nytheatre.com review by Loren Noveck
October 28, 2010
As an editor and writer who's also dabbled in graphic design, and as the kind of reader who's actually been known to put a book back on the shelf if I find its text design clunky or un-pleasing, I may just be the perfect audience member for a play named after a font, which commences with a lecture from its central character on the history of typography. But even if you don't share my pre-existing fascination with typefaces, there's a lot to enjoy in Jordan Harrison's Futura, a play bristling with ideas about the near future of human communication and thought—and about our paradoxical relationships to technology and each other—given a stylish production by director Liz Diamond and the National Asian American Theatre Company.
Set in an unspecified near future, where the transformation of print culture into digital culture has become so complete that the act of putting pen to paper in any literal sense is so archaic that schoolchildren are no longer even taught to write, the play begins with the aforementioned lecture, given by Professor Lorraine Wexler and ranging from the Gutenberg Bible to the Amazon Kindle and beyond into the "Great Collection," the worldwide acquisition and digitization of every piece of extant printed matter in the world, creating a universal library that can be accessed by all, anywhere, anytime. Encompassing the history of print culture, philosophies of communication, biographies of notable type designers and printers (fascinating whether entirely accurate or not, and I'm not entirely sure which), and some alarming possibilities for the ongoing development of cloud computing, the lecture is strikingly enjoyable both as an actual lecture (its ideas about the way visual form affects and modulates comprehension, and about the way both the printing press and later the computer reworked society's relationship to text are only some of the striking features) and as a piece of theatre. For it doesn't just give us abstract information, it's also a beautifully subtle way to handle quite a lot of necessary exposition, and to establish the play's central character, a woman who'd stepped away from teaching for several years after the death of her husband (also a professor) and who has a markedly ambivalent relationship to the signal features of her contemporary culture.
But when the lecture is suddenly interrupted and the Professor finds herself in the custody of a cell of...I guess you'd call them "biblioterrorists," or "guerrilla bibliophiles"—people willing to live off the omnipresent technical grid in order to resist the trend toward a Big-Brother-like surveillance society being instituted by the keepers of the universal library—the play turns in another direction, and the question becomes not what she thinks about her current historical moment, but to what extent she's willing to act on her convictions.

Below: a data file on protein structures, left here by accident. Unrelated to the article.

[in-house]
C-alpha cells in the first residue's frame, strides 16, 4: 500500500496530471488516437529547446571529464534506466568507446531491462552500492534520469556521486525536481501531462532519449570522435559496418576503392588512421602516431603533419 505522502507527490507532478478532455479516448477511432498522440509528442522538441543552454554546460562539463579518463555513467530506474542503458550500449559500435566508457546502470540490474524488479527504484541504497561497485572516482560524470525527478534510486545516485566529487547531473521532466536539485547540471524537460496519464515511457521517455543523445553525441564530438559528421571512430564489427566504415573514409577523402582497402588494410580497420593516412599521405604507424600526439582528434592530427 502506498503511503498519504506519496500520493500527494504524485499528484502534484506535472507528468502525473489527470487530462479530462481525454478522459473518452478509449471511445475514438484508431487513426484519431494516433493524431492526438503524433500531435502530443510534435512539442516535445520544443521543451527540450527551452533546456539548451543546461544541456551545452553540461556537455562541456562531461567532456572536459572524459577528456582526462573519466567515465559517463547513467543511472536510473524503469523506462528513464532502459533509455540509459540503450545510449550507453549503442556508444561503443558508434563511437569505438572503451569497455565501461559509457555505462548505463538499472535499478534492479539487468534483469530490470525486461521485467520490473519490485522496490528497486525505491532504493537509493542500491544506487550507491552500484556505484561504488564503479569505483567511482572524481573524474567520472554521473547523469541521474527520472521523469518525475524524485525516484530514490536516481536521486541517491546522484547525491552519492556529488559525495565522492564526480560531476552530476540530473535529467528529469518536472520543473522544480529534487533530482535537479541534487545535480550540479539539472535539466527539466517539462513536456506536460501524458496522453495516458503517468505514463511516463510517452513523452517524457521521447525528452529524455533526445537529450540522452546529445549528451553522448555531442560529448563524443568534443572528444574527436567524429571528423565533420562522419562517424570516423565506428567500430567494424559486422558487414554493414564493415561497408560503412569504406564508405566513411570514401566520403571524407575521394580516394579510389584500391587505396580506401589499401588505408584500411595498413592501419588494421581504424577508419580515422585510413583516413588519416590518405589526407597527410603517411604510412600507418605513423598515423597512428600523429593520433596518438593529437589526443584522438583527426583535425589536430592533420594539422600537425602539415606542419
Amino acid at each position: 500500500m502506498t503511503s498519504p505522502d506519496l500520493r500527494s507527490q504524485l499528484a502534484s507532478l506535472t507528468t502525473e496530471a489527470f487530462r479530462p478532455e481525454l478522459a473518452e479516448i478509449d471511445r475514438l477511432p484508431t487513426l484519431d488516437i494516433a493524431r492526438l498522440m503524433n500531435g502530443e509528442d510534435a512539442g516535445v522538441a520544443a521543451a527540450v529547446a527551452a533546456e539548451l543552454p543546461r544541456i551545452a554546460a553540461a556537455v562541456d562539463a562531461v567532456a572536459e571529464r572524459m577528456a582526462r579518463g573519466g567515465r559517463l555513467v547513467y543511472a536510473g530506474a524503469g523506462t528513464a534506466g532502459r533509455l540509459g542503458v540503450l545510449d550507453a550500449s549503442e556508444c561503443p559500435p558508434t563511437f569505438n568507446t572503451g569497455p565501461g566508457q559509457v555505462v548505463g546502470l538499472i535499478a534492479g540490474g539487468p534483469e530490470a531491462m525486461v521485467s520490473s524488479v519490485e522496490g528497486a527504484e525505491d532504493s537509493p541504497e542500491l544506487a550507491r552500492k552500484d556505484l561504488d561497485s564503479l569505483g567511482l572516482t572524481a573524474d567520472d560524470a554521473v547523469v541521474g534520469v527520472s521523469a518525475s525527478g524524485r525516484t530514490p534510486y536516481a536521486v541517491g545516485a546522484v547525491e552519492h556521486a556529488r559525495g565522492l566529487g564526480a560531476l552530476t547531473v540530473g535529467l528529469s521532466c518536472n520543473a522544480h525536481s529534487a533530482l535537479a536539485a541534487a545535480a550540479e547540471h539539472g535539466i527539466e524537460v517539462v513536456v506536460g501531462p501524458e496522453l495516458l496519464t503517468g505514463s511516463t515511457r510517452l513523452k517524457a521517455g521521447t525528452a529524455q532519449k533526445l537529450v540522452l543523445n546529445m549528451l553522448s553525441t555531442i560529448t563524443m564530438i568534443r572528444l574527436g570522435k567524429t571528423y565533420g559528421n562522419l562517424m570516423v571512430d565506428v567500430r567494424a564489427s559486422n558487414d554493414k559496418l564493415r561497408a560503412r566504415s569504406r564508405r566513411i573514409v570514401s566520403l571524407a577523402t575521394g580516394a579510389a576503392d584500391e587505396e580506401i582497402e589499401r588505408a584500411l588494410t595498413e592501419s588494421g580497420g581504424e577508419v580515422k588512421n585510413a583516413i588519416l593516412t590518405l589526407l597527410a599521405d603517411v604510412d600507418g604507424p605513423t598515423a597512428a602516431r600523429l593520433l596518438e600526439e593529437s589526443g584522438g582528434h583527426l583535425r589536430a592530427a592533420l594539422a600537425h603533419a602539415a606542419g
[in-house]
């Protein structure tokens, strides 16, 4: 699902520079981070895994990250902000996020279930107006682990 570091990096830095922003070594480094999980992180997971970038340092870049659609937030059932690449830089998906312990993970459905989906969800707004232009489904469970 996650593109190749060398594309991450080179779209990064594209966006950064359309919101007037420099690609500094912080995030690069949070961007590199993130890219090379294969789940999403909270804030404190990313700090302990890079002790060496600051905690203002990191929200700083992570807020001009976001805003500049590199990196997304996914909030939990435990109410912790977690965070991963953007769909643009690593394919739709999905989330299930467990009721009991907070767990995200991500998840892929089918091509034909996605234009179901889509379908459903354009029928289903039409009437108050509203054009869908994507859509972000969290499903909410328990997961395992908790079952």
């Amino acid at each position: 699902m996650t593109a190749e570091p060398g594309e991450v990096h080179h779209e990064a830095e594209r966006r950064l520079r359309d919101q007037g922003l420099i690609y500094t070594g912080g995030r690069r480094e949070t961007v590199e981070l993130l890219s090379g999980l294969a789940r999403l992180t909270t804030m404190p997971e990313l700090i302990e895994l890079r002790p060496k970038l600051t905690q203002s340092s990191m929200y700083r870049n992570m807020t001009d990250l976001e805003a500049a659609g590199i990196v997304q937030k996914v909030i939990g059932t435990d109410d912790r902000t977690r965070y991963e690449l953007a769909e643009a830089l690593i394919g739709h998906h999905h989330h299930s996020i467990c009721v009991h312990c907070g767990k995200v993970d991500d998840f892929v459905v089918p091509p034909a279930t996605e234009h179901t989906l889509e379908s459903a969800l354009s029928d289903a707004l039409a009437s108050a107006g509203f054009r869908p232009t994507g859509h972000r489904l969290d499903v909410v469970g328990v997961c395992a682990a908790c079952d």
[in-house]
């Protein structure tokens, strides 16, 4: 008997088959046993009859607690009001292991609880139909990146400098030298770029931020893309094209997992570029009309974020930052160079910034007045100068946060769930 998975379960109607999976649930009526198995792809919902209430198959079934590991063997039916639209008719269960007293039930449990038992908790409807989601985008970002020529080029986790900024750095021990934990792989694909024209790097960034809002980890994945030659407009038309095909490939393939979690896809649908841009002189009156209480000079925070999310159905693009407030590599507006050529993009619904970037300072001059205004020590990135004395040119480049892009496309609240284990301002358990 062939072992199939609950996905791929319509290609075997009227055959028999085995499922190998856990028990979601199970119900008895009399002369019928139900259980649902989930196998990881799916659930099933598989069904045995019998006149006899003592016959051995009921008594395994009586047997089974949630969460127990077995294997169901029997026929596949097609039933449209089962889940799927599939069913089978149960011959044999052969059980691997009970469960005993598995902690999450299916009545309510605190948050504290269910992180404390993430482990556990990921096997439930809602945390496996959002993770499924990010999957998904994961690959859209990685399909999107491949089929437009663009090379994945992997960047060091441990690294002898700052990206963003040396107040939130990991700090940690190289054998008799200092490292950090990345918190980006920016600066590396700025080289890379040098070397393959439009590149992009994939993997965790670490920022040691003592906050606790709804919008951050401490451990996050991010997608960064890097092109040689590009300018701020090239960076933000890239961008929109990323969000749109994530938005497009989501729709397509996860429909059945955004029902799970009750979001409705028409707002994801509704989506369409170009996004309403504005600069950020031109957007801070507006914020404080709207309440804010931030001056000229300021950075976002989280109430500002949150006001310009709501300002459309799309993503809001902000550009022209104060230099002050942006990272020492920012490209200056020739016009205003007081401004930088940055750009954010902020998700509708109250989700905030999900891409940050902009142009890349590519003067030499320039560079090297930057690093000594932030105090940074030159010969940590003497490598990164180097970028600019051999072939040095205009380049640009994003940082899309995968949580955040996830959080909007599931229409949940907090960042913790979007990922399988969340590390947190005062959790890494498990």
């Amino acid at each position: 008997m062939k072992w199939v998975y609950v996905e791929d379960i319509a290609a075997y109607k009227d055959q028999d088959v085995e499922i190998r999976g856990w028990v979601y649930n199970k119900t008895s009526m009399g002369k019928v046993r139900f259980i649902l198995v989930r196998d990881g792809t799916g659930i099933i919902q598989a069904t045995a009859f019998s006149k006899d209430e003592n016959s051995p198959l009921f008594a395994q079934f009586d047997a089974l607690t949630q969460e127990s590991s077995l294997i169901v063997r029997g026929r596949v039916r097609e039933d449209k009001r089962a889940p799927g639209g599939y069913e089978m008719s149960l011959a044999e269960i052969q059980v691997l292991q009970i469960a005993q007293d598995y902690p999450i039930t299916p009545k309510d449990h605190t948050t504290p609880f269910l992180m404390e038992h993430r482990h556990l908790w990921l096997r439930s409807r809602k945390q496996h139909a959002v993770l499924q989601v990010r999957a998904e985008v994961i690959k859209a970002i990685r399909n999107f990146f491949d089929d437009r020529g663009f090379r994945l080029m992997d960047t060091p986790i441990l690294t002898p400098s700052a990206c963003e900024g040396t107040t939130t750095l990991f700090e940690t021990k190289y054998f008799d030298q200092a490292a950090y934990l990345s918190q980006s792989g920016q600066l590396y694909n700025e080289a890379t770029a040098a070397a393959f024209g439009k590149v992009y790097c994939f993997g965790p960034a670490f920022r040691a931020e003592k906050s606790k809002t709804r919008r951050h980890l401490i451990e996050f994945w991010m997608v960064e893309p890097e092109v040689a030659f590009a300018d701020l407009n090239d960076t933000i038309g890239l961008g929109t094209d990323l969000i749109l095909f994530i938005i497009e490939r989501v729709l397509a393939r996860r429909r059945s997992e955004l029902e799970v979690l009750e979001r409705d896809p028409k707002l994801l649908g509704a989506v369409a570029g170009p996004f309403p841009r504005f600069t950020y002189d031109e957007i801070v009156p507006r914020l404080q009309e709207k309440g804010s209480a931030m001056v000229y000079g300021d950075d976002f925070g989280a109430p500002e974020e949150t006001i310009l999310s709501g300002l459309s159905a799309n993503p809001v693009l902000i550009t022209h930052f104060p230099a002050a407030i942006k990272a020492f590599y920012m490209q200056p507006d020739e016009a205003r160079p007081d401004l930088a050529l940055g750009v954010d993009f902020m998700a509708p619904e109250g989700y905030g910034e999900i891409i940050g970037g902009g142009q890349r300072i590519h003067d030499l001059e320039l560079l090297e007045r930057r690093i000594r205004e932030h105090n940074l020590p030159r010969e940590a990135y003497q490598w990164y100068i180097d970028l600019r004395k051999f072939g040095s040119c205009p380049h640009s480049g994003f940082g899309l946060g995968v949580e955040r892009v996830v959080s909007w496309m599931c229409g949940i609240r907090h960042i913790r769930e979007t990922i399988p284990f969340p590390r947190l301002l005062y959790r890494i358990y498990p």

Where two members of the terrorist cell, a hot-headed young woman and the cell's leader, seem fully prepared to use violence to get answers, the third, Gash, a young man who's necessary to the underground for his technical skills, has his own, more emotionally resonant reasons for wanting to meet the Professor. He wants to learn from her, and their bond becomes the emotional center of the play.
That bond is helped along by beautifully counterbalanced performances from Mia Katigbak as the Professor and the exceptional young actor Christopher Larkin as Gash. The Professor is both drawn to Gash and using him, and he, in turn, both needs something from her and wants a way out of the company he's found himself keeping. Where Katigbak is all defenses, putting a shell of sardonic comments, intellectual superiority, and world-weariness over a fragile core that only shows itself in brief moments of breakdown, Larkin is completely unguarded; you can read Gash's every thought on his face (most of them anxious; Gash only seems fully sure of himself when talking about his bomb-making skills). In bringing them together, Harrison gives a welcome human dimension to the ideas underpinning the play.
To be sure, the piece succeeds more in asking questions than in answering, or even fully investigating them; there's a way in which the scaling down toward the specific relationship of Gash and the Professor dead-ends some of the larger philosophical questions raised earlier in the play. And I didn't always find the details of this future world and its immediate back story entirely plausible or well-constructed (though I loved Olivera Gajic's just-a-tiny-bit-futuristic costumes). But I was captivated enough by the rest of it not to mind: by the swirl of ideas, by the way Liz Diamond's staging meshes with David Evans Morris's ingenious Russian-nesting-doll of a set, and, above all, by the relationship between the Professor and the most conflicted of her captors.